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Discussion Starter · #1 ·
Hi,

I just had a French plumber to do some minor work on removing a radiator and fitting a heated towel rail. I was amazed by the fact he did not use solder but rather brazed the copper pipes together. This makes a permanent bond which can only be cut off and seems very messy. The excessive heat also damaged the wall as they don't appear to have heat shields either.

Anyone cast any light on this - I've always been used to soldered copper joints in the past, both UK & USA. And lead-free solder has been available for years.

Cheers
 

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Hi,

I just had a French plumber to do some minor work on removing a radiator and fitting a heated towel rail. I was amazed by the fact he did not use solder but rather brazed the copper pipes together. This makes a permanent bond which can only be cut off and seems very messy. The excessive heat also damaged the wall as they don't appear to have heat shields either.

Anyone cast any light on this - I've always been used to soldered copper joints in the past, both UK & USA. And lead-free solder has been available for years.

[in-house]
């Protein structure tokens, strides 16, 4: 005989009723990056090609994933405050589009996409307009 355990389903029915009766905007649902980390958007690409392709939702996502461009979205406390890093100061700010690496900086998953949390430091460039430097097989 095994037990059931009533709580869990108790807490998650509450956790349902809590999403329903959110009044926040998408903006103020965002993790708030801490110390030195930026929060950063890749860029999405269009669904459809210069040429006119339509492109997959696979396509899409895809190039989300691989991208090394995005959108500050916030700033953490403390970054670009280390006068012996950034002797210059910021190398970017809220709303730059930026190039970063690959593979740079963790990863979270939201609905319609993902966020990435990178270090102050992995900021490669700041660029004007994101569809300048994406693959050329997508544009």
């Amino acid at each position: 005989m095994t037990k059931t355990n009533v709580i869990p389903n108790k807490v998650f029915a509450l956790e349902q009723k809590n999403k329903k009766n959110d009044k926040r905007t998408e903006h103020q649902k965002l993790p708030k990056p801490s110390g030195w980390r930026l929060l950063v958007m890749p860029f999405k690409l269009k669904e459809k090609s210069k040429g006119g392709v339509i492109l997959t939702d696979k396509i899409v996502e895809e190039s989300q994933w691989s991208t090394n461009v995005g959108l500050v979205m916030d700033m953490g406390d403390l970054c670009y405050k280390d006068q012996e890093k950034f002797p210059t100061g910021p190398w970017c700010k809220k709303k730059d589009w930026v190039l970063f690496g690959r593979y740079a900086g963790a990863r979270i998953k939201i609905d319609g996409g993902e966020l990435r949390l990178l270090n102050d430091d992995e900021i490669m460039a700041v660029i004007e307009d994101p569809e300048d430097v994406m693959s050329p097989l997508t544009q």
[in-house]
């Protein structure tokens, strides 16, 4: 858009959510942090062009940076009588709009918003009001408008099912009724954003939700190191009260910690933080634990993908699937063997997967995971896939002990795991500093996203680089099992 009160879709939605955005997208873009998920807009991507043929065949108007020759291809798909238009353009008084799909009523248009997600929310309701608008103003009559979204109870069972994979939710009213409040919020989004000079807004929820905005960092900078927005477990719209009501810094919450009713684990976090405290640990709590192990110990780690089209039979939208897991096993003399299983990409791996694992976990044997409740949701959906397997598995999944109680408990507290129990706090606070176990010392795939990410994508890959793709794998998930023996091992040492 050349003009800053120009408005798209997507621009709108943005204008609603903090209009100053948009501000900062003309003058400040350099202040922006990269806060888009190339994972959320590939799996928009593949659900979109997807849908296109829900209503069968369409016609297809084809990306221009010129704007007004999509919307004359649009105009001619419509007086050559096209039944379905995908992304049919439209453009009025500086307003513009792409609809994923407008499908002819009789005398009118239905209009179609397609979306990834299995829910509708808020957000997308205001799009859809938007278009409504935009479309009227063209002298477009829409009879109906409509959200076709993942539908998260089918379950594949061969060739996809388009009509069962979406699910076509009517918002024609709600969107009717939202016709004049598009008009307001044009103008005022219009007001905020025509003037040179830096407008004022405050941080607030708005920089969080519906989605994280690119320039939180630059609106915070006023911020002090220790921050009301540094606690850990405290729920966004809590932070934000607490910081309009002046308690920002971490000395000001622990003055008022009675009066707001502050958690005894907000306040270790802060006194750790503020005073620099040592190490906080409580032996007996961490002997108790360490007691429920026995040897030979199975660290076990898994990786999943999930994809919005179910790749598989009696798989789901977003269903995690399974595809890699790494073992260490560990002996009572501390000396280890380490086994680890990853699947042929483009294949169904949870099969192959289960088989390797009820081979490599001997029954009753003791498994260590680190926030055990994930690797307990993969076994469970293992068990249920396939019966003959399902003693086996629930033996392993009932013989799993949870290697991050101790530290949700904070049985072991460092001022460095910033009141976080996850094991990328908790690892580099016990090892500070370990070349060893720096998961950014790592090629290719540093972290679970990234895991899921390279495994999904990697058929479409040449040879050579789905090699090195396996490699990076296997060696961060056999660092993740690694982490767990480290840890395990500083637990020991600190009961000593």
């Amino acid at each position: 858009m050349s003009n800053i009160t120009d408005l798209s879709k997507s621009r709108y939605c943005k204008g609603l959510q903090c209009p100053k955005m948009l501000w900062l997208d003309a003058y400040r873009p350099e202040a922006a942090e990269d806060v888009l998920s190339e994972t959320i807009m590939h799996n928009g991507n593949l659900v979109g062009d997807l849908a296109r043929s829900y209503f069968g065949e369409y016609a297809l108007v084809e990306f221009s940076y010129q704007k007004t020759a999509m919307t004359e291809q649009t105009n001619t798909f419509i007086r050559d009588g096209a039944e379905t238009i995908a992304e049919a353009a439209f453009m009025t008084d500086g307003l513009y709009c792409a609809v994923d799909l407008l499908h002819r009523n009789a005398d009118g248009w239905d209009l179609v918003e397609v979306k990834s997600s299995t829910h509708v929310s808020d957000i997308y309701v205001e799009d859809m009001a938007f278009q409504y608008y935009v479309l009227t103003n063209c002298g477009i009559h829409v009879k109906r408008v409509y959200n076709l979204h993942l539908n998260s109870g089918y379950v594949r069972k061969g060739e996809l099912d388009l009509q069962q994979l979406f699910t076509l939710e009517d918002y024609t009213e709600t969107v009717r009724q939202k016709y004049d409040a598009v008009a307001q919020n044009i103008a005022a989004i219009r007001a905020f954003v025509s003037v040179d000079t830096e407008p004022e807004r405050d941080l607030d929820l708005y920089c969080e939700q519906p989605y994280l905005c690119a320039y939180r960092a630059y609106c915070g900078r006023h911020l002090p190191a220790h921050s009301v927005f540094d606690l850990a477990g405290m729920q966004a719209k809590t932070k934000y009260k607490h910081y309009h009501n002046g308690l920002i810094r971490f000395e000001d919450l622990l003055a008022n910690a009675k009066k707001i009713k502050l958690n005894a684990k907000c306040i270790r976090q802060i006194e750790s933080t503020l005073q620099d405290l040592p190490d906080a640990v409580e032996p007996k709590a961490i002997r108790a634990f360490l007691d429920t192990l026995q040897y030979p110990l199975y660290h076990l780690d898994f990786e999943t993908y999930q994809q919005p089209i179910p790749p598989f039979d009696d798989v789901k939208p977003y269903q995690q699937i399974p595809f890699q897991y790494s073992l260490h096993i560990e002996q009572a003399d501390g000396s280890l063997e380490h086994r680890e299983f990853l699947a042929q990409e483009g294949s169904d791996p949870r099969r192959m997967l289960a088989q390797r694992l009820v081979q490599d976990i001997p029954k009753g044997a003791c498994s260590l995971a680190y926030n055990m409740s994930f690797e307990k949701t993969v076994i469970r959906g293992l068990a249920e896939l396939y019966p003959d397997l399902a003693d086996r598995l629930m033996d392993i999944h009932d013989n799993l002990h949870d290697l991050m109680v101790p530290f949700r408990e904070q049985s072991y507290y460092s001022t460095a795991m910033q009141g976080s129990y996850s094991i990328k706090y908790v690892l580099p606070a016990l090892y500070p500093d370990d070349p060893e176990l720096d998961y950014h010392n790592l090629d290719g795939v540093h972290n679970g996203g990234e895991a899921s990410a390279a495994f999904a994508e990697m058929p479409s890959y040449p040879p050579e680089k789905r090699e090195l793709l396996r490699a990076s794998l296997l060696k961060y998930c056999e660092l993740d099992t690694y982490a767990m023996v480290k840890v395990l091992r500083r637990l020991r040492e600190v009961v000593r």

Cheers
In France it's the normal practice to braze and not use soft solder, copper tube here has a 1mm wall thickness, so you can put a 10mm into a 12mm and a 12mm into a 14mm and into a 16mm etc., and braze them together to reduce the diameter and also "T off" by brazing into bigger tube.

You can buy solder and fittings here (not "yorkshire fittings though)

Not using a heat deflector and damaging walls is not acceptable and just plain lazy!

Mark
 

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Discussion Starter · #3 ·
In France it's the normal practice to braze and not use soft solder, copper tube here has a 1mm wall thickness, so you can put a 10mm into a 12mm and a 12mm into a 14mm and into a 16mm etc., and braze them together to reduce the diameter and also "T off" by brazing into bigger tube.

You can buy solder and fittings here (not "yorkshire fittings though)

Not using a heat deflector and damaging walls is not acceptable and just plain lazy!

Mark
Thanks Mark, any idea on where to get a heat deflector and what it is called locally, I'd rather be safe than sorry for the next round of work

Cheers
 

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Thanks Mark, any idea on where to get a heat deflector and what it is called locally, I'd rather be safe than sorry for the next round of work

Cheers
Sorry, I don't know what they're called....I brought one with me. I do carry a couple of pieces of old laminated flooring, which though gets a little scorched and smelly does do the trick!
M.
 
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